During a walk with the scientist through sites (forest, meadow, riverbank) close to Neil Ansell's home on the banks of a loch near Fort William, the writer demonstrated a sensitivity to reverberation that enabled him to distinguish between open spaces (meadows and clearings) and closed spaces (forests), as well as an ability to appreciate the overall level of biodiversity of the various sites visited. Neil Ansell now wears bilateral hearing aids. In contrast to their very limited benefits in social and urban environments, his hearing aids seem to provide benefits when visiting natural sites close to his home, in agreement with some of the conclusions drawn from the experimental study by Miller-Viacava et al. (2023). For example, his hearing aids help him to detect and identify certain bird sounds, wind in the trees and water sounds. The aids also restore the sounds produced by footsteps, including the sensation of walking on fallen leaves in autumn. Above all, thanks to these hearing aids, Neil Ansell still experiences positive emotions when listening to the vocalizations of birds, the sound of rain and streams.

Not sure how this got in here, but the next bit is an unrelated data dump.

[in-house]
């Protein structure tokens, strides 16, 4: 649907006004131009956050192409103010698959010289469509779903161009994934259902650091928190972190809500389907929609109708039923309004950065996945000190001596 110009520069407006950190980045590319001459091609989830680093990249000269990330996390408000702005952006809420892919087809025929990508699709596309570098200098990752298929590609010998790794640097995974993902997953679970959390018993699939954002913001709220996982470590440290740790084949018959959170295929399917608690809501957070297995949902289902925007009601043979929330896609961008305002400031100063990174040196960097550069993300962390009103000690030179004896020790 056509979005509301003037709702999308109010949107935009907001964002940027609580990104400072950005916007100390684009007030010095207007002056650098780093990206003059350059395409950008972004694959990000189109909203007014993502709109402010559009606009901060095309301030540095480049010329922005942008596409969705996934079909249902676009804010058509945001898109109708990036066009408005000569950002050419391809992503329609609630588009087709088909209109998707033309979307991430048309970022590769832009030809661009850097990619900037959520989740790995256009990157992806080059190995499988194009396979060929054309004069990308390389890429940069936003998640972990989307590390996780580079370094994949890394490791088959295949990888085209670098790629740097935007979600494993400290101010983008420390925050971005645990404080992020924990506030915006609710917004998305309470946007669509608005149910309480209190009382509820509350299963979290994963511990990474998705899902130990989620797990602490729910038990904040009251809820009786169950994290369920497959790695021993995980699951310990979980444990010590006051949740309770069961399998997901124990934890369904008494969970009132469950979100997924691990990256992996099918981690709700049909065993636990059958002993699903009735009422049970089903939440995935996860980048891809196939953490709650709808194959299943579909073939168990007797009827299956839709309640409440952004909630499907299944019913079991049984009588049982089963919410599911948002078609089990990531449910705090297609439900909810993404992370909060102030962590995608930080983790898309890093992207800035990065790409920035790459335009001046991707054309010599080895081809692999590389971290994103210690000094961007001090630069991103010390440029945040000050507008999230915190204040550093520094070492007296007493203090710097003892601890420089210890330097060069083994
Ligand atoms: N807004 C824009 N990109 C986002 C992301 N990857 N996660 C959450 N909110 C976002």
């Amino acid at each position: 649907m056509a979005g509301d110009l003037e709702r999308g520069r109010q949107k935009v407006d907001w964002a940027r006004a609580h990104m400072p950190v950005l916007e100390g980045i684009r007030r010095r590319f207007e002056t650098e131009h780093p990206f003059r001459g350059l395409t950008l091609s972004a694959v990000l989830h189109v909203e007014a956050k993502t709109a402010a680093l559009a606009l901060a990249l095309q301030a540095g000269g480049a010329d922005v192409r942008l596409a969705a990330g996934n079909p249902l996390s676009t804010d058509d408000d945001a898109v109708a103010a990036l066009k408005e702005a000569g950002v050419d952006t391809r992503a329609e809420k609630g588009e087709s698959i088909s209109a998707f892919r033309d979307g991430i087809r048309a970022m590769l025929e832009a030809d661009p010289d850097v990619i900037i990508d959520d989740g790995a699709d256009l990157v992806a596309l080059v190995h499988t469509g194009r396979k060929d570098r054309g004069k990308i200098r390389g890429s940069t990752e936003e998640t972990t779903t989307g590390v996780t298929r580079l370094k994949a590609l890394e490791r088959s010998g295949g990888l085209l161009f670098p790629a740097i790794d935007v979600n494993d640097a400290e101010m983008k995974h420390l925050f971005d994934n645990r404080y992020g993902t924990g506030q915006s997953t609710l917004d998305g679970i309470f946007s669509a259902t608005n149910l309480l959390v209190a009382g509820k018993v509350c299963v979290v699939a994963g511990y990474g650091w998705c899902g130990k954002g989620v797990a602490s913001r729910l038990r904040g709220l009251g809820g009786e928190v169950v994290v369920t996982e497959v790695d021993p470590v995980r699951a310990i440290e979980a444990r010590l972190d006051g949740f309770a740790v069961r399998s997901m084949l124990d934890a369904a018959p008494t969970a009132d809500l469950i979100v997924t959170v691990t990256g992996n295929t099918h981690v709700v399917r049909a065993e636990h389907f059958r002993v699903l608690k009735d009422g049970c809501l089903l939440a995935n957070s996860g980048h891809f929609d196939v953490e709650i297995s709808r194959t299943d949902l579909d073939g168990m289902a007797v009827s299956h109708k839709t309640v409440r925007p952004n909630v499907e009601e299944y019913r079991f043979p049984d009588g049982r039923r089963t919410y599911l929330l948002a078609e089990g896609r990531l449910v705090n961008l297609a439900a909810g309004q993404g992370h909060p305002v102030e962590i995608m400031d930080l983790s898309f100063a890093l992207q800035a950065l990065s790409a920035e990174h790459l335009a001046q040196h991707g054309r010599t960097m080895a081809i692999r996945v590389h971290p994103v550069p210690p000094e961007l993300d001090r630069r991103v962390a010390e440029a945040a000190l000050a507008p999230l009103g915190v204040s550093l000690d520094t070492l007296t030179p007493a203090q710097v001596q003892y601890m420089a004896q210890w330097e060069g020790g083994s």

Neil Ansell concludes the discussion with a vibrant message to hearing aid manufacturers: "We're not just here to talk to each other. That's only part of our lives. For many people, their relationship with the natural world is a very important part of their lives. So hearing aid manufacturers should be looking at the ability of hearing aids to help people maintain their connection with nature."

Listen to the full interview of Neil Ansell by Christian Lorenzi.